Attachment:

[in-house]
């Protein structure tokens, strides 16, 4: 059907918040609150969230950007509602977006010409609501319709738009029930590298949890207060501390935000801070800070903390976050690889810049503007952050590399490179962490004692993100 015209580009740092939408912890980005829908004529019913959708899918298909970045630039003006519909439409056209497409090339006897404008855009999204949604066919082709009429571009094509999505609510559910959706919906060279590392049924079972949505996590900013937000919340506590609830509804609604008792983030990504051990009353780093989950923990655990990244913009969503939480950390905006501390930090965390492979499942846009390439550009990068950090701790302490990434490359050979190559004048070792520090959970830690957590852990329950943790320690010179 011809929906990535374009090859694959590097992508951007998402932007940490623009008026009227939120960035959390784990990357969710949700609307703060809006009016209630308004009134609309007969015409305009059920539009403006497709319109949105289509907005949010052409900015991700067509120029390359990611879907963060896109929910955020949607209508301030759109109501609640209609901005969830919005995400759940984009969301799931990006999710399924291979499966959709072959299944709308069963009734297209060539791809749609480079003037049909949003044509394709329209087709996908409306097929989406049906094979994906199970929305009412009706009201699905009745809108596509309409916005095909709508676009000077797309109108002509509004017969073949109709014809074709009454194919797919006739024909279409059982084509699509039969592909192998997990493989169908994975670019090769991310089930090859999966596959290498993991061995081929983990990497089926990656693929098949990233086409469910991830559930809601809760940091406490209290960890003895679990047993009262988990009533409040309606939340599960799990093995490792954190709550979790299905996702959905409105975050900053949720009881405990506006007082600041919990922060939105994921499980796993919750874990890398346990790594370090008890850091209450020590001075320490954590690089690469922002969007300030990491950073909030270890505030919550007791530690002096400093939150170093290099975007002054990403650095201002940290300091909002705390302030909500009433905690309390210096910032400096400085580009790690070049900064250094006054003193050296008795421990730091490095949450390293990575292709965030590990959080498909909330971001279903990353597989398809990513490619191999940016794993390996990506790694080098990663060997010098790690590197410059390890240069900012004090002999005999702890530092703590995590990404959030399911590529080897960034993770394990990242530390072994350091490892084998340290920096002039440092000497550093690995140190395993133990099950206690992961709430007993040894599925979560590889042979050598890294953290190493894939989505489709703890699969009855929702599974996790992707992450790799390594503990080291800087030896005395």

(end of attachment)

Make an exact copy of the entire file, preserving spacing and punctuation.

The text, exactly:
[in-house]
């Protein structure tokens, strides 16, 4: 059907918040609150969230950007509602977006010409609501319709738009029930590298949890207060501390935000801070800070903390976050690889810049503007952050590399490179962490004692993100 015209580009740092939408912890980005829908004529019913959708899918298909970045630039003006519909439409056209497409090339006897404008855009999204949604066919082709009429571009094509999505609510559910959706919906060279590392049924079972949505996590900013937000919340506590609830509804609604008792983030990504051990009353780093989950923990655990990244913009969503939480950390905006501390930090965390492979499942846009390439550009990068950090701790302490990434490359050979190559004048070792520090959970830690957590852990329950943790320690010179 011809929906990535374009090859694959590097992508951007998402932007940490623009008026009227939120960035959390784990990357969710949700609307703060809006009016209630308004009134609309007969015409305009059920539009403006497709319109949105289509907005949010052409900015991700067509120029390359990611879907963060896109929910955020949607209508301030759109109501609640209609901005969830919005995400759940984009969301799931990006999710399924291979499966959709072959299944709308069963009734297209060539791809749609480079003037049909949003044509394709329209087709996908409306097929989406049906094979994906199970929305009412009706009201699905009745809108596509309409916005095909709508676009000077797309109108002509509004017969073949109709014809074709009454194919797919006739024909279409059982084509699509039969592909192998997990493989169908994975670019090769991310089930090859999966596959290498993991061995081929983990990497089926990656693929098949990233086409469910991830559930809601809760940091406490209290960890003895679990047993009262988990009533409040309606939340599960799990093995490792954190709550979790299905996702959905409105975050900053949720009881405990506006007082600041919990922060939105994921499980796993919750874990890398346990790594370090008890850091209450020590001075320490954590690089690469922002969007300030990491950073909030270890505030919550007791530690002096400093939150170093290099975007002054990403650095201002940290300091909002705390302030909500009433905690309390210096910032400096400085580009790690070049900064250094006054003193050296008795421990730091490095949450390293990575292709965030590990959080498909909330971001279903990353597989398809990513490619191999940016794993390996990506790694080098990663060997010098790690590197410059390890240069900012004090002999005999702890530092703590995590990404959030399911590529080897960034993770394990990242530390072994350091490892084998340290920096002039440092000497550093690995140190395993133990099950206690992961709430007993040894599925979560590889042979050598890294953290190493894939989505489709703890699969009855929702599974996790992707992450790799390594503990080291800087030896005395």